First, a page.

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Vietnamese Soldiers Are Now Issued The Galil ACE

August 8, 2018

A VPA officer inspects a Galil ACE 31. Via QPVN

One of the largest militaries in Southeast Asia is replacing its Kalashnikov rifles with a newer model that isn’t Russian. The state-owned news agency QPVN has run multiple video clips showing members of the Vietnam People’s Army (VPA) inspecting rifles with magazines for the 7.62x39mm M43 round but have a distinct appearance far removed from any NATO infantry small arm.

In 2014 it was widely reported that an Israeli gun maker helped establish a factory to assemble its well-known Galil rifles under license. Apparently, the scope of the factory’s production was broader than expected and includes the Galil ACE 32, the Galil ACE 31, and the Micro Uzi.

The Galil ACE 32 and ACE 31 manufactured in Vietnam are both fed by Kalashnikov magazines and have side folding metal stocks. Whether or not these two small arms are given separate “local” names is unknown but they’re now being issued to Vietnamese soldiers. But many recent exercises involving the VPA show troops still carrying AK-47’s and AKM’s, which suggests adoption of the new rifle may take a while. Several years may pass before the entire army are equipped with Galil ACE 32’s since their numbers exceed a quarter million men and women.

If local militias, border security guards, and the police are factored in, the estimated Galil production figures could balloon unless these institutions keep their standard issue weapons.



Vietnam’s naval infantry, on the other hand, are issued the Tavor bullpup rifle that’s chambered for 5.56x45mm rounds and use NATO compliant magazines. The broad adoption of Israeli small arms in the VPA was inevitable considering the age of its current inventory. While state-owned factories know how to assemble the AK-47/AKM the Galil ACE offers better accuracy and superior ergonomics. The modernization of the country’s armed forces is also a long-term project and is reliant on localizing foreign technology.

The shift to a rifle that accepts Kalashnikov magazines forms part of an emerging trend in military procurement this decade. Since 2017 two former Soviet republics, Ukraine and then Azerbaijan, began switching to AR-pattern rifles chambered for Kalashnikov magazines. Meanwhile, in 2013 viral photos emerged from Kazakhstan showing elite military units with a Beretta ARX rifle using Kalashnikov magazines. The appeal of 7.62x39mm ammunition is its stopping power and its widespread availability.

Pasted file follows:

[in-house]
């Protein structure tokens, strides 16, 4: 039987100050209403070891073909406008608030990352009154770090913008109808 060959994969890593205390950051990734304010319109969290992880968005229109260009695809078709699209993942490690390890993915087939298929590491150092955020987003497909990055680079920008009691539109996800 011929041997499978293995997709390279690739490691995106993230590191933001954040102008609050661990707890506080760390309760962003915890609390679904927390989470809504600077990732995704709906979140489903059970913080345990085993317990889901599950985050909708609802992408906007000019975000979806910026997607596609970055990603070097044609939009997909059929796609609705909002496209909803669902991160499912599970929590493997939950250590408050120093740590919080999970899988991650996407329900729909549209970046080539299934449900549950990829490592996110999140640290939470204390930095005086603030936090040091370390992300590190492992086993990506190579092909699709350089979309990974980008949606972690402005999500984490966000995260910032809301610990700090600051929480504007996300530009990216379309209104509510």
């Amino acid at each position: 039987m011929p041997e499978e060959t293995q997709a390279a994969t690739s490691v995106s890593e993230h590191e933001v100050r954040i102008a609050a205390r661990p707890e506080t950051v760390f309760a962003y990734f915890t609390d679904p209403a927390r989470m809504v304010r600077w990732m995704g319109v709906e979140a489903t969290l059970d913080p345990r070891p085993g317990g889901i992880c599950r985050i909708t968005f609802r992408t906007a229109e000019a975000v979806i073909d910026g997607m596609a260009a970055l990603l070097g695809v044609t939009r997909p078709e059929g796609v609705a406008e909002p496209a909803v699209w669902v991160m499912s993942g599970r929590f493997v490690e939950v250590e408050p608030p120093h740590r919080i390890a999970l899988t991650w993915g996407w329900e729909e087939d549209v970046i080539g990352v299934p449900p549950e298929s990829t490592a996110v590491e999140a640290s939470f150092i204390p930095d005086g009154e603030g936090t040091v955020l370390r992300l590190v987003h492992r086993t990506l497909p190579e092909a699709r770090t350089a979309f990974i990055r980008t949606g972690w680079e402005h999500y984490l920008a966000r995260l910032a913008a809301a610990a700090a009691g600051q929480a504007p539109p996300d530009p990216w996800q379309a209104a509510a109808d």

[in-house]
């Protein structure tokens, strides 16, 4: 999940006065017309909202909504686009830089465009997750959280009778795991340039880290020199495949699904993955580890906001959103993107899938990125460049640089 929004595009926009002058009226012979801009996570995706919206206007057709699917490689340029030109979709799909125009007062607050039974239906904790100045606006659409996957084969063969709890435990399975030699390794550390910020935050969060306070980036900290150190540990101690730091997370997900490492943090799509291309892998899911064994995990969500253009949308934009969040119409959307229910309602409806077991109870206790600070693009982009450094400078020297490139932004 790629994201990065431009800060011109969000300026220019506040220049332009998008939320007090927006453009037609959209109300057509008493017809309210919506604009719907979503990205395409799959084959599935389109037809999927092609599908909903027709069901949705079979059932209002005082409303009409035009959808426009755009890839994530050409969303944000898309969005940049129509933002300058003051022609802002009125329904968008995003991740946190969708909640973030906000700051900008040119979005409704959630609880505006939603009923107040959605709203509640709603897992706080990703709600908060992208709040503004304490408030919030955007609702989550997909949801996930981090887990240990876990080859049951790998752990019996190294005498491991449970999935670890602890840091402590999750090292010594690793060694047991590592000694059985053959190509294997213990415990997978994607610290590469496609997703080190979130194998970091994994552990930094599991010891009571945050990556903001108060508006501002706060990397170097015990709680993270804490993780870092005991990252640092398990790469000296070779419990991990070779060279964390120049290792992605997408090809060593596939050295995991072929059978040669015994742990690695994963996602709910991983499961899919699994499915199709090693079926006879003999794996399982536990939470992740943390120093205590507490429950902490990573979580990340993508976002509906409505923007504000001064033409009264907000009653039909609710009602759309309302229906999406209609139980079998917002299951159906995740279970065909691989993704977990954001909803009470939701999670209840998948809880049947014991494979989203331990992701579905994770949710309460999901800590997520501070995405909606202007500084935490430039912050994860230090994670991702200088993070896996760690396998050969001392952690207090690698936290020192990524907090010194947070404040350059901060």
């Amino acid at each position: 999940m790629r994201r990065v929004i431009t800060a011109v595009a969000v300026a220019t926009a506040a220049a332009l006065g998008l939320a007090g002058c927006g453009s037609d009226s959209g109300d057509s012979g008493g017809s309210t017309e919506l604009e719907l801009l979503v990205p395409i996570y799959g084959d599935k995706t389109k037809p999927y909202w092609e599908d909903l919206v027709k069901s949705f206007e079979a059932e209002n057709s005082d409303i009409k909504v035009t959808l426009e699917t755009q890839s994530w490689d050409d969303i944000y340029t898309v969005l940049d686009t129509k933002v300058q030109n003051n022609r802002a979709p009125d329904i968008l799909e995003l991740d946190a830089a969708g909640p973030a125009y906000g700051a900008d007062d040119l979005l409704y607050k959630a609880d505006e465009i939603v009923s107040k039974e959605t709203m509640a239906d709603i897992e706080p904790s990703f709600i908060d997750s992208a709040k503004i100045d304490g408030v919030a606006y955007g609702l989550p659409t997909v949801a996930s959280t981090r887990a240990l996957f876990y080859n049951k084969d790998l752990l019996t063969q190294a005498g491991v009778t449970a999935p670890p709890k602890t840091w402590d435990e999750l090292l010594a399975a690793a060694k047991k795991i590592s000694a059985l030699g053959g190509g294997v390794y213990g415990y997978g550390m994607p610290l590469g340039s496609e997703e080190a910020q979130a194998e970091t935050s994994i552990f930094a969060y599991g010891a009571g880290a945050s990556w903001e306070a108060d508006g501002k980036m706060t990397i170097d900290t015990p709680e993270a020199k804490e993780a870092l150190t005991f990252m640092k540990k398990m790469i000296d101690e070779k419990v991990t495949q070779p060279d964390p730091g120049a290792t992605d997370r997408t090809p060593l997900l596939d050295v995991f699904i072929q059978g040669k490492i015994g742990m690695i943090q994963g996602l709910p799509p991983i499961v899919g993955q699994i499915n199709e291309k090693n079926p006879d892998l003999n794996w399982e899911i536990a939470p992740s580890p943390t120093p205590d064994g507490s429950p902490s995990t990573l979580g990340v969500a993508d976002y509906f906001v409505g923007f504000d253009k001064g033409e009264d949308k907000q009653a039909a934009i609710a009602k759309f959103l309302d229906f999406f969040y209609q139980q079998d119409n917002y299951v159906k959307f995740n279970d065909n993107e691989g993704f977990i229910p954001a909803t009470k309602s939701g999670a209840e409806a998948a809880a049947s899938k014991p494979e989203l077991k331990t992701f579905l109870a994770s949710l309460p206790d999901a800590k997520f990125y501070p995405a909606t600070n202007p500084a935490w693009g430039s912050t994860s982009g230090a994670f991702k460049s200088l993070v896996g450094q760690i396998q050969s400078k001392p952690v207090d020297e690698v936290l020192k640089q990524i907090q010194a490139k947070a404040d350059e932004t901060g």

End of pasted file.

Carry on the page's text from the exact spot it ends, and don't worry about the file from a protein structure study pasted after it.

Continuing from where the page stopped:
The extent of Vietnam’s state-owned military industries is often overlooked even if these enterprises are eager to promote their catalogs. Aside from the Galil ACE–both its optics and underbarrel grenade launcher are locally made–the infantry weapons rolling off Vietnamese production lines are staggering. Copies of the single-shot M-79 grenade launcher are still made as well as a handheld light mortar and the RPG-7V2. The latter is a clone of the Soviet RPG but has a folding bipod underneath its muzzle.


Parts for the Galil ACE 31 and 32 are made in this factory using CNC machines. Via QPVN.

The larger locally made armaments available to the VPA ground forces span the 7.62mm PKM and 12.7mm NSV machine guns; the 105mm RPG-29 capable of destroying tanks with a single hit; and the 73mm SPG-9 recoilless rifle that’s the main platoon-level anti-armor weapon. Copies of a South African revolver-type grenade launcher and various mortars are produced in significant quantities as well. Even the VPA’s munitions seem to be sourced locally with large caliber rounds for anti-aircraft guns and howitzers stockpiled in warehouses.

It isn’t surprising to learn Myanmar and Vietnam maintain an understated alliance. In a contrast to the relative openness of Singapore and Malaysia, both countries have assembled sprawling military industrial sectors without attracting too much outside scrutiny.

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